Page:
How many new tractors have been sold in Ireland so far in 2019?

A total of 656 new tractors were registered to the end of February (during January and February of this year), according to data compiled by the Farm Tractor & Machinery Trade Association (FTMTA).

Gary Ryan, chief executive of the FTMTA, explained: “That’s a drop of only five units or less than 1% on the 661 units registered during the same period of 2018.

“As would be expected, the lion’s share of these tractors were registered during January (443 units) rather than February (213 units). While the February level was much lower than that of January, it did represent an 8% increase on February 2018.”

The three counties with the highest levels of registrations so far this year are Cork (82), Tipperary (72) and Wexford (54).

Gary added: “Beyond the high levels of units registered in the top three counties, there’s a healthy spread of new registrations across the country. Leitrim saw the lowest level, with just three new tractors registered in that county so far.”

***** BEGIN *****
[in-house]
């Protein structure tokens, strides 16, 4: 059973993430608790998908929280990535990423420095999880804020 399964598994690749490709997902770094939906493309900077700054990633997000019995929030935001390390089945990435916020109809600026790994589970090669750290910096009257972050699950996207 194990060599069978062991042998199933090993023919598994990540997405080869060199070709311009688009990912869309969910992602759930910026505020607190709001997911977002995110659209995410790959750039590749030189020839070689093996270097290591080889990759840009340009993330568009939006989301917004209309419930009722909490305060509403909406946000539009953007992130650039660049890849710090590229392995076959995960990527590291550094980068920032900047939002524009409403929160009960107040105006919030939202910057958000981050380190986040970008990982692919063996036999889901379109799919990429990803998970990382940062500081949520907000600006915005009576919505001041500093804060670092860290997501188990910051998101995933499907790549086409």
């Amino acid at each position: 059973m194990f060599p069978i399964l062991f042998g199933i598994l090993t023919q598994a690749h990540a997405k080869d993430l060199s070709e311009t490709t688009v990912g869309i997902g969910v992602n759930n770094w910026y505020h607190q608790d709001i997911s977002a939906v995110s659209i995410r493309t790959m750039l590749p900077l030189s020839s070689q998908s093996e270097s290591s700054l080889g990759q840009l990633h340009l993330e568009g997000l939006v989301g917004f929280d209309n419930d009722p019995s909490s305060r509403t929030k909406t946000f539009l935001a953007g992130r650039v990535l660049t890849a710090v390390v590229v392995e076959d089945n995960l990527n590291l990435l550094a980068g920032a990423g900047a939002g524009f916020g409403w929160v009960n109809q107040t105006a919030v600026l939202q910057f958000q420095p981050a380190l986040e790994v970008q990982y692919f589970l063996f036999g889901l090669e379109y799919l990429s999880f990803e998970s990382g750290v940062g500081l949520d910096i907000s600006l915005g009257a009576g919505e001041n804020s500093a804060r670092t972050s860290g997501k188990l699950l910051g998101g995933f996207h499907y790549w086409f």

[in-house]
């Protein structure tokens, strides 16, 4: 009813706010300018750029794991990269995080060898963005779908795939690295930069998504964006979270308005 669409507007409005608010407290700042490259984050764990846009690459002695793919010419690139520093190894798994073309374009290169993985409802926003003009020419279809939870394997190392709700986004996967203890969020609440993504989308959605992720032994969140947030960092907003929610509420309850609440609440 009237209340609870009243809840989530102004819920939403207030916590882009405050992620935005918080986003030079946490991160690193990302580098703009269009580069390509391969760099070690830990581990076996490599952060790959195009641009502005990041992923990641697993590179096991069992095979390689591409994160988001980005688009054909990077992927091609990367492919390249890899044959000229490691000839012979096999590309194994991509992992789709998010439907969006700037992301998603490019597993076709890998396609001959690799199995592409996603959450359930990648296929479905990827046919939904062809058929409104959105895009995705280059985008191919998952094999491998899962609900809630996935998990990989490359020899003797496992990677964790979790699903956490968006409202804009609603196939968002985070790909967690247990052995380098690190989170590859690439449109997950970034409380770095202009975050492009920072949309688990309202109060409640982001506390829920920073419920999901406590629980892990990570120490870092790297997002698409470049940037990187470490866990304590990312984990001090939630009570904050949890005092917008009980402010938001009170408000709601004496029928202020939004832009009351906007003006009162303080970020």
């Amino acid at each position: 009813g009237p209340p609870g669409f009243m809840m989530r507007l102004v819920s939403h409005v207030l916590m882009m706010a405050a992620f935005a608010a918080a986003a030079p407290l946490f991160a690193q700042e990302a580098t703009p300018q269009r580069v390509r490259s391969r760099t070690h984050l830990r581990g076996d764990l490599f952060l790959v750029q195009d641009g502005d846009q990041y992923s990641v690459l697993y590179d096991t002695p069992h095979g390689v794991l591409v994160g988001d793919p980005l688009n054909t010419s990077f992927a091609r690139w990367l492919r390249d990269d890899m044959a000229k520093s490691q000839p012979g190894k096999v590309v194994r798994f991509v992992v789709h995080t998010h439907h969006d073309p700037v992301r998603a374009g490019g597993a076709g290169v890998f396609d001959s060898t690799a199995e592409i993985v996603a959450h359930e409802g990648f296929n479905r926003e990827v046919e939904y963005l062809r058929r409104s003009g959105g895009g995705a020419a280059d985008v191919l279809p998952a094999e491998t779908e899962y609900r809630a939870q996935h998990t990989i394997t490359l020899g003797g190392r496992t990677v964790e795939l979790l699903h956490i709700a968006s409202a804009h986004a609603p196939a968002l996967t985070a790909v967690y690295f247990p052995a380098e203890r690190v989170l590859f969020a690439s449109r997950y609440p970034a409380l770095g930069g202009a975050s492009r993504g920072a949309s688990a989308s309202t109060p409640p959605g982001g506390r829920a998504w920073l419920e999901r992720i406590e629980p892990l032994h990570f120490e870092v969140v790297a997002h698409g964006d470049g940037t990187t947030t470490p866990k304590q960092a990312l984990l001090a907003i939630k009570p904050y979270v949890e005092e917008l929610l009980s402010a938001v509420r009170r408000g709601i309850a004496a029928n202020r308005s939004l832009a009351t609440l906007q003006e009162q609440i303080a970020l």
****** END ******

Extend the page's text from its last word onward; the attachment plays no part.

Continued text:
Previous data shows that 1,984 new tractors were registered in the Republic of Ireland last year (2018). That figure was actually a revision of an earlier (lower) estimate, which had originally suggested that the number was just 1,762.

This table (below) shows how new tractor registrations were spread throughout 2018 – on a month-by-month basis.

Source: FTMTA

Gary commented: “The revised new tractor registration figures for 2018 highlighted a market that had enjoyed its best year since the onset of the global financial crisis and recession in 2008. It represented a 10% increase on the previous year.”

For the record, the total number of new tractor registrations in 2017 was 1,796.

UK tractor market

Meanwhile, the new tractor market is not faring so well in the UK.

Data from the UK-based AEA (Agricultural Engineers Association) shows that registrations of new agricultural tractors (over 50hp) there were down sharply (on a year earlier) in February.

Only 480 new machines were registered last month (February 2019) – the lowest figure for any month since December 2010. The figure was down 18% on the same month of last year.

Because February is usually the quietest month for registrations, the organisation says that it “remains to be seen whether this downturn will be sustained”.

A spokesperson said: “One possibility is that farmers are cautious about making investments until the Brexit uncertainty is resolved, but the situation will be clearer once figures for March are released.”